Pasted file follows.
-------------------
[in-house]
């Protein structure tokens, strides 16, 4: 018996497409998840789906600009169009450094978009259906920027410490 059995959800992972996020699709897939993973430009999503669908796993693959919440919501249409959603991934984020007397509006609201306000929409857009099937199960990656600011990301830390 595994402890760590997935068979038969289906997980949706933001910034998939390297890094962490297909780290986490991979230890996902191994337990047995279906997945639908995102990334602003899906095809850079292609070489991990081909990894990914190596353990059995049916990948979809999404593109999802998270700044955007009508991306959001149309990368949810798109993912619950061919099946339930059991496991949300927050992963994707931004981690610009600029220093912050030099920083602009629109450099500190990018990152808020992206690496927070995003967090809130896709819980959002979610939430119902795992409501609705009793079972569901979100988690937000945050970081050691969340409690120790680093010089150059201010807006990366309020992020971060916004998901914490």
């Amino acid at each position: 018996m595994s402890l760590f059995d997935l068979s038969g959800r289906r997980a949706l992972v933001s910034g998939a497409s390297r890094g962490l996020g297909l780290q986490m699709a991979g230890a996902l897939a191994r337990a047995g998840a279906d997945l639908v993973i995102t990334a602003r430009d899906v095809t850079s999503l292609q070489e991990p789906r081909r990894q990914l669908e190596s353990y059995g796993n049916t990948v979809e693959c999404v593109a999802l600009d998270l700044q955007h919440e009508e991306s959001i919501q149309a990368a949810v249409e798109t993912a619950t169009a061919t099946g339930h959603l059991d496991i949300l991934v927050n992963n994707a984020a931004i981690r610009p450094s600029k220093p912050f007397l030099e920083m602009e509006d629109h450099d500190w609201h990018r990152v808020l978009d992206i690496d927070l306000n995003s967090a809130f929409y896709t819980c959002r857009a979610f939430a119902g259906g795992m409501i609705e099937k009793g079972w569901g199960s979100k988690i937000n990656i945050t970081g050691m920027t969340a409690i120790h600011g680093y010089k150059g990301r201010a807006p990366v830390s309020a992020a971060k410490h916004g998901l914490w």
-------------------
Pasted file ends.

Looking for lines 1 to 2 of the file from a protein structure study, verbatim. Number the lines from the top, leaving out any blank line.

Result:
[in-house]
């Protein structure tokens, strides 16, 4: 018996497409998840789906600009169009450094978009259906920027410490 059995959800992972996020699709897939993973430009999503669908796993693959919440919501249409959603991934984020007397509006609201306000929409857009099937199960990656600011990301830390 595994402890760590997935068979038969289906997980949706933001910034998939390297890094962490297909780290986490991979230890996902191994337990047995279906997945639908995102990334602003899906095809850079292609070489991990081909990894990914190596353990059995049916990948979809999404593109999802998270700044955007009508991306959001149309990368949810798109993912619950061919099946339930059991496991949300927050992963994707931004981690610009600029220093912050030099920083602009629109450099500190990018990152808020992206690496927070995003967090809130896709819980959002979610939430119902795992409501609705009793079972569901979100988690937000945050970081050691969340409690120790680093010089150059201010807006990366309020992020971060916004998901914490």